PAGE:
Germany is “cautiously optimistic” about the situation in Sudan – Sudanile
The German government expressed its cautious welcome to the agreement under which Sudanese Prime Minister Abdalla Hamdok returned to his duties. It is noteworthy that Washington went in the same direction, warning at the same time against the excessive use of force against the demonstrators.
A spokeswoman for the German Foreign Ministry said in Berlin today (November 22, 2021) that Berlin considers the agreement on the basis of which Sudanese Prime Minister Abdullah Hamdok returned to his position, a positive first step in the right direction.
She added that other steps would have to be taken: such as releasing political detainees and returning the released political leaders to their posts. And the decrees issued by Abdel Fattah al-Burhan in the context of the October 25 coup in which the Sudanese army overthrew the interim government and declared a state of emergency and placed several politicians under house arrest, including Hamdok, should be withdrawn.
The spokeswoman added that the ultimate goal is a genuine return to the agreed transition process. This means that Hamdok must have sufficient freedom of choice to form a government capable of acting and making decisions. The German official said that the coming days will show whether a return to the transitional process will be achieved. Until then, the German Foreign Ministry will assess developments with cautious optimism.
According to the spokeswoman, the Sudanese had shown “great determination” to overwhelmingly oppose the militIG coup.
In a related context, US SecretIG of State Anthony Blinken on Sunday praised the agreement reached in Sudan to restore the path towards democracy, warning the authorities against the excessive use of violence against demonstrators.
“I am encouraged by reports that the talks in Khartoum will lead to the release of all political prisoners, the reinstatement of Prime Minister Hamdok, the lifting of the state of emergency and the resumption of coordination,” Blinken wrote on Twitter. “I also reiterate our call to the security forces to refrain from using excessive force against peaceful demonstrators,” he added.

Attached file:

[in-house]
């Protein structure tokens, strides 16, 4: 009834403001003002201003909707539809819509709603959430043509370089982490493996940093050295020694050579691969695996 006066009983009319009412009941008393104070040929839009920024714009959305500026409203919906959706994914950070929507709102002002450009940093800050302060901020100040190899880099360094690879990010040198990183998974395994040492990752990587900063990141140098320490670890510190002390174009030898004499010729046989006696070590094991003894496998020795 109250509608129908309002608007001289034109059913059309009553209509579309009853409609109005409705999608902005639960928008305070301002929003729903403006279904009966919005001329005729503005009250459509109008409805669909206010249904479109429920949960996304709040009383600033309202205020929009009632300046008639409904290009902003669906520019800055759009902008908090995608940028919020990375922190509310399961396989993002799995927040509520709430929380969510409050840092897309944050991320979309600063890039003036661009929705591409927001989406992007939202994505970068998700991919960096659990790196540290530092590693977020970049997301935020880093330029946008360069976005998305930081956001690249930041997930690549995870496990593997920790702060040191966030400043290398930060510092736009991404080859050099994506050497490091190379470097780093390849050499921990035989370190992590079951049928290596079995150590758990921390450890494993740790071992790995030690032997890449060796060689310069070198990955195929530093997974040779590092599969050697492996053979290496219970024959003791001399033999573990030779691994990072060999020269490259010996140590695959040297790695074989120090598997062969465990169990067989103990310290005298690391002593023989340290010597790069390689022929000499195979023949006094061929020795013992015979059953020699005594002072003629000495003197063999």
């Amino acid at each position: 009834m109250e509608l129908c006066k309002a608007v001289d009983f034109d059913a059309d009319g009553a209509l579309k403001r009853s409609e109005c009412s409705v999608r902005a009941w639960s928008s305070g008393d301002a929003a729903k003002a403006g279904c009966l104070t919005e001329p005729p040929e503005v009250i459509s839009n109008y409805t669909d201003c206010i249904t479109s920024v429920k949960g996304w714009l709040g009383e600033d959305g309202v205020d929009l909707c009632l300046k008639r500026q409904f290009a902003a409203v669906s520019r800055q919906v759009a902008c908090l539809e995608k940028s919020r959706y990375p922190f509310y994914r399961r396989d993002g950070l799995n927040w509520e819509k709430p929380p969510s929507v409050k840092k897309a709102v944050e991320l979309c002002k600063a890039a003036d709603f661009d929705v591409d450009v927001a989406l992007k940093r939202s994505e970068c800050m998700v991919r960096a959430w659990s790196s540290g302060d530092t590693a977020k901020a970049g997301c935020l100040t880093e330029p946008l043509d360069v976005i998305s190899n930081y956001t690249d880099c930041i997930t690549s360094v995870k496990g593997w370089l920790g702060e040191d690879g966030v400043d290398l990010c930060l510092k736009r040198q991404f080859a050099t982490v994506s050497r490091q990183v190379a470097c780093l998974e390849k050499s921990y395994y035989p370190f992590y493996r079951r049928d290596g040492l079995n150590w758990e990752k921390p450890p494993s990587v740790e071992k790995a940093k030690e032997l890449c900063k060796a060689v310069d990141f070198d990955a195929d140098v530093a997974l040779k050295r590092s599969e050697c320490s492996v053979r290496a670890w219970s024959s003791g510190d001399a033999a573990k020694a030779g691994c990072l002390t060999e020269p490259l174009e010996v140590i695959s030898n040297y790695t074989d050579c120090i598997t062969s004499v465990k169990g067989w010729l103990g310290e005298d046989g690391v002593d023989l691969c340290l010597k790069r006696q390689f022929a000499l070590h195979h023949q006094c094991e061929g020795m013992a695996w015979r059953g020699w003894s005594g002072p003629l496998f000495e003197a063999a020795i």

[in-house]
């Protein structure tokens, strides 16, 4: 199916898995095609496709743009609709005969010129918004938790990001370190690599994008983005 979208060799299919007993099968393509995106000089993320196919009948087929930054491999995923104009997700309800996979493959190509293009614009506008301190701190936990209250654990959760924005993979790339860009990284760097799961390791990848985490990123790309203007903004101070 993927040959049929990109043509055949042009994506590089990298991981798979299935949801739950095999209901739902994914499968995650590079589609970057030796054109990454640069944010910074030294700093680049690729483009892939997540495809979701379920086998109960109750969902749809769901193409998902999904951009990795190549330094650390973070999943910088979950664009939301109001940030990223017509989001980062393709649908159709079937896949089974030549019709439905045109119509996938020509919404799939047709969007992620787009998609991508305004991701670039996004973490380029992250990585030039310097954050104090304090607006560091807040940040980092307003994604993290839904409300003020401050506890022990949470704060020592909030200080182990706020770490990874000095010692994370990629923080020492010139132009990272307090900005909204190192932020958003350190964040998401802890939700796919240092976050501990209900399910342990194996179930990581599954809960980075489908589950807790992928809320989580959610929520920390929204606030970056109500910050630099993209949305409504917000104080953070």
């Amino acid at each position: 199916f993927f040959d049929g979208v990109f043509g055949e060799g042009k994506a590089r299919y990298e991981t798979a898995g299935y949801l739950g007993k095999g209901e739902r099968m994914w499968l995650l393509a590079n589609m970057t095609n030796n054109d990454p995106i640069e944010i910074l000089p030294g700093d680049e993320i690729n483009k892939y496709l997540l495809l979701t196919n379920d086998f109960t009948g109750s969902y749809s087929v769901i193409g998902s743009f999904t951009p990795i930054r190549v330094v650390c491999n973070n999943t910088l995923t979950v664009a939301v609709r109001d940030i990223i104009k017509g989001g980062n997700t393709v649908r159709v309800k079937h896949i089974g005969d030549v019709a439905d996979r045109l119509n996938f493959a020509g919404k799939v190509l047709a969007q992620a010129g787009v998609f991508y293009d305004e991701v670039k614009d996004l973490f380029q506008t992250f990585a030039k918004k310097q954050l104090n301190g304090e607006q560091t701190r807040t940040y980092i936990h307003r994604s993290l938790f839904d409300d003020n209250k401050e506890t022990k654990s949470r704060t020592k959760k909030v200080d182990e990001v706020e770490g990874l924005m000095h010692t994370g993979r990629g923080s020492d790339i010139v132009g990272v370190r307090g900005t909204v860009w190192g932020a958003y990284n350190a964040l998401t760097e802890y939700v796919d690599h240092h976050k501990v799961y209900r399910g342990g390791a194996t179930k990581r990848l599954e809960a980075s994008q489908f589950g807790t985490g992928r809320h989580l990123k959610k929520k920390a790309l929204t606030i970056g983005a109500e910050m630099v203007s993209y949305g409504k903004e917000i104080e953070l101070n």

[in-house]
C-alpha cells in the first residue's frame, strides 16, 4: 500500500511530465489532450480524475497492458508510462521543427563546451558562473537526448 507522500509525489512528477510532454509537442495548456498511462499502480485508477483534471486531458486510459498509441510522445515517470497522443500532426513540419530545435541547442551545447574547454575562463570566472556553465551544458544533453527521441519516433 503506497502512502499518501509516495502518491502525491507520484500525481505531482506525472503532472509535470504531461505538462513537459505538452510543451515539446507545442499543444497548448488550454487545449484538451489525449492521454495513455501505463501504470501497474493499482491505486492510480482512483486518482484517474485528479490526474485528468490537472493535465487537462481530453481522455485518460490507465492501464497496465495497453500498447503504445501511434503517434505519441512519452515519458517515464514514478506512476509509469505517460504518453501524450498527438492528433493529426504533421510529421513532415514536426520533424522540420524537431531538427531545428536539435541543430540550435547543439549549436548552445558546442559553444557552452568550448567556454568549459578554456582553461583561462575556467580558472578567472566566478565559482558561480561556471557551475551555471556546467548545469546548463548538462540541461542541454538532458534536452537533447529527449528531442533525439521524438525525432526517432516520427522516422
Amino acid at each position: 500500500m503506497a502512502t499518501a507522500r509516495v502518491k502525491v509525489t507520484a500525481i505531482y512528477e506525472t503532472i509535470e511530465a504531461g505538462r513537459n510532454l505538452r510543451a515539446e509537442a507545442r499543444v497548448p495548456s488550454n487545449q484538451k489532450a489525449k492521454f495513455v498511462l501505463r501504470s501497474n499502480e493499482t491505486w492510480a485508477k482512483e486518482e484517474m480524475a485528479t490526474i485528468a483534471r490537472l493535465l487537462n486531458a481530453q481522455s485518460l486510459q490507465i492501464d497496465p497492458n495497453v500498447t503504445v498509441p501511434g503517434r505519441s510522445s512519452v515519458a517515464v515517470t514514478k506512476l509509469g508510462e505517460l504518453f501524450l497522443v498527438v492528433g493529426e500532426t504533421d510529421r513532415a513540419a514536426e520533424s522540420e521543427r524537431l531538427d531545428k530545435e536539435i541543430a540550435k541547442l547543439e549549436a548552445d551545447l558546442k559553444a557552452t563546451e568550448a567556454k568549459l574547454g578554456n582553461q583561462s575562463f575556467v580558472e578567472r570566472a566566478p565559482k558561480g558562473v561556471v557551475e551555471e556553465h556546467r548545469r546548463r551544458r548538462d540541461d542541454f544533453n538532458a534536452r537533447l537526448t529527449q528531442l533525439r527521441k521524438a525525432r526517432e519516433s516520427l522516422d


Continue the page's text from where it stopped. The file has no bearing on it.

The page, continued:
Release of some political opponents
On the other hand, the Sudanese authorities released some politicians who were arrested last month, coinciding with the announcement of the Sudanese army chief, Abdel Fattah Al-Burhan, to dissolve the transitional government institutions and impose a state of emergency in the country. “I was released late yesterday evening (Sunday),” said the head of the Sudanese Congress Party, Omar Al-Digair, one of the released politicians.
Al-Daqeer added, “I was throughout this period in solitIG confinement and completely cut off from the world.” According to Al-Diqair, a number of politicians, including members of the Umma Party, the largest political party in the country, were released.
Al-Burhan led a coup on October 25 during a fragile transition period in Sudan. Most of the civilians in the government were arrested, and the union formed by civilians and militIG personnel was terminated, and a state of emergency was declared. And on Sunday, Sudanese Prime Minister Abdullah Hamdok was returned to his position and the decision to relieve him was canceled according to a “political agreement” he signed with Al-Burhan at the Republican Palace in Khartoum, a move that angered some.
The Forces of the Declaration of Freedom and Change, the main civilian bloc that led the anti-Bashir protests and signed a power-sharing agreement in 2019 with the army, rejected Sunday’s deal. “We confirm our clear and previously announced position, that there is no negotiation, no partnership, and no legitimacy for the coup,” she said in a statement. The group also called for the trial of the coup leaders on charges of undermining the legitimacy of the transitional process and suppressing and killing protesters.
In Khartoum and the cities of Kassala and Atbara in the east and north of the country, thousands of Sudanese continued their protests against the militIG coup. The protests turned into an expression of rejection of the new political agreement, according to eyewitnesses.
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On the other hand, the Sudanese police fired tear gas against demonstrators who came out in support of civilian rule near the Republican Palace in central Khartoum. The Central Doctors Committee, which opposes the coup, reported the death of a 16-year-old youth, bringing the death toll since the coup was announced to 41.
The television broadcast the details of the political agreement, which included 14 points in the preamble: Hamdok again assumed the prime ministership and “release all political detainees and work to build a unified national army.”
On the other hand, the agreement was welcomed by the international community, including the African Union, the United Nations and the Troika (Germany, Britain, Norway and the United States). Cairo and Riyadh, which have strong militIG ties with Khartoum, also welcomed the announced agreement. Analysts believe that by completing the political agreement in Sudan, Al-Burhan is trying to satisfy the international community in a way while establishing the dominance of the militIG over the transitional period.
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